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Spring Training / Angels : Mauch Gives Right-Field Job to Reggie, Not Brown

March 28, 1985|ROSS NEWHAN | Times Staff Writer

PALM SPRINGS — A job expected to belong to Mike Brown, who never seemed to receive a chance to lose it, has been awarded to Reggie Jackson.

Angel Manager Gene Mauch, clarifying his right-field situation Wednesday, implied that Jackson could play in the neighborhood of 130 games, which is basically full time. Jackson turns 39 on May 18.

"If there's a connection between the way the man is hitting and the fact he's playing right field," Mauch said, "then damn right he's the right fielder.

"He hasn't really been tested this spring (with tough chances), but I have no reason to be concerned about it."

Jackson has appeared in 11 games, 10 as a right fielder. Now hitting .368 (14 for 38), he had an RBI triple Wednesday as the Angels defeated Oakland, 6-0.

"There's a limit to how many games Reggie can go full bore," Mauch said, "and a limit to how many games Rodney (Carew) can go full bore.

"If we face 50 to 55 left-handers, then there might be 30 to 35 times I'll rest them.

"It isn't necessarily that they'll need rest, it may be that I'll feel a right-handed hitter will have a better chance against that particular pitcher."

In those instances, Mauch said, his all right-handed hitting lineup would have Brown in right, Juan Beniquez at first and either versatile Darrell Miller or nonroster outfielder Rufino Linares as the designated hitter, depending on which of them makes the team.

Otherwise, with Jackson in right and Carew at first, Mauch said he would form a DH platoon, employing probably Brown and the left-handed hitting Ruppert Jones.

All of this started early in the spring when Mauch told a pleased Jackson that he wanted him prepared to play some in the field, the theory being that a more-involved Jackson would be more productive.

It was speculated, however, that Jackson would play only a limited number of games while Brown got first crack at the full-time role--as the club had said he would when Fred Lynn departed.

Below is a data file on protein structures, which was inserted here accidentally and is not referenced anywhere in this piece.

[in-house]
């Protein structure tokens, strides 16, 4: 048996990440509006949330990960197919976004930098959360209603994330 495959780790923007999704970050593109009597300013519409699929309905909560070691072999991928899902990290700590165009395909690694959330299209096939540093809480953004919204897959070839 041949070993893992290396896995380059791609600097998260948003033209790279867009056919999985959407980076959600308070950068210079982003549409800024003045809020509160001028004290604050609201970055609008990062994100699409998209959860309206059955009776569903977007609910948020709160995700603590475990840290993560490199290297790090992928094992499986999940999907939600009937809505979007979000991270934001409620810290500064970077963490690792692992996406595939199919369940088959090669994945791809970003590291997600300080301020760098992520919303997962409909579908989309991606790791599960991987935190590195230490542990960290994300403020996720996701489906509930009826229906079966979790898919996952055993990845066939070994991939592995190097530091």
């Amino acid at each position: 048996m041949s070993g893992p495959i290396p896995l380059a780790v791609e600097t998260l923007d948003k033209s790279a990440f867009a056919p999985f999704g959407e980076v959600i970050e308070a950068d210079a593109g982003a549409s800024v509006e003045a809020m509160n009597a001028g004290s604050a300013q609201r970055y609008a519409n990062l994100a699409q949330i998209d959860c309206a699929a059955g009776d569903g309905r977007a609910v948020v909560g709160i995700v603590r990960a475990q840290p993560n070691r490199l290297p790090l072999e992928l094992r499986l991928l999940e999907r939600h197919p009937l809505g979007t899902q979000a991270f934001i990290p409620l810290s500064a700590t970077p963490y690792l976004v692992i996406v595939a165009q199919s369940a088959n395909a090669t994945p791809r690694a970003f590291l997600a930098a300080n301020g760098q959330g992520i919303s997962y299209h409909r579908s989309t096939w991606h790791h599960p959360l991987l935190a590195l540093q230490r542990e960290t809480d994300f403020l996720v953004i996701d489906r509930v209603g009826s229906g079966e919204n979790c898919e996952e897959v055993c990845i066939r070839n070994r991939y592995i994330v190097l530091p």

Brown, however, has been more like a Jackson caddy despite having a solid spring himself.

He had an RBI single Wednesday and is hitting .306 (11 for 36) while still encumbered some by a pulled left leg muscle suffered early in spring and a bruised right wrist incurred when he was hit by a batting-practice pitch before the exhibition games started.

Mauch responded to Brown's inability to take batting practice the next day by saying: "If I was Mike Brown, I'd go up and swing one-handed if I had to. The inference would be that if I'm out there, no one else is."

Brown, disturbed by the statement, talked to Mauch about it and was told it was strictly a motivational ploy. Nevertheless, it is almost as if Brown has since been cast in the role of a bit player, which is a surprise considering:

--The 25-year-old outfielder hit .354 and .343 in his last two Edmonton stints, and batted .284 in 148 at-bats with the Angels last year.

--His experience and credentials are superior to the new crop of farm products, who continue to elicit superlatives from Angel management.

--He has yet to receive his first shot, whereas center fielder Gary Pettis and shortstop Dick Schofield, whose minor league statistics were not as good as his, are now receiving their second.

Mauch, who remembers the 39 home runs Jackson hit as his right fielder when the Angels won the 1982 Western Division title, seemed to take another motivational jab Wednesday, saying there was still time for Brown to "assert himself." In which case, Mauch said, he would find a way to employ both Brown and Jackson.

Said Brown, choosing his words carefully when asked his reaction to being a platoon DH and part-time outfielder: "I feel my effectiveness suffers by a lack of playing time but I welcome every opportunity to be in the lineup. The thing is, I've always felt that I'm just as effective against right-handers as left-handers."

Angel Notes

Geoff Zahn pitched five scoreless innings and has allowed only one run in 17 innings. . . . Donnie Moore, who carred a 14.40 ERA, straightened out some mechanical problems and pitched three shutout innings. . . . On his batting order, Manager Gene Mauch said: "If Gary Pettis does what he wants and we want, he's going to be the leadoff man."

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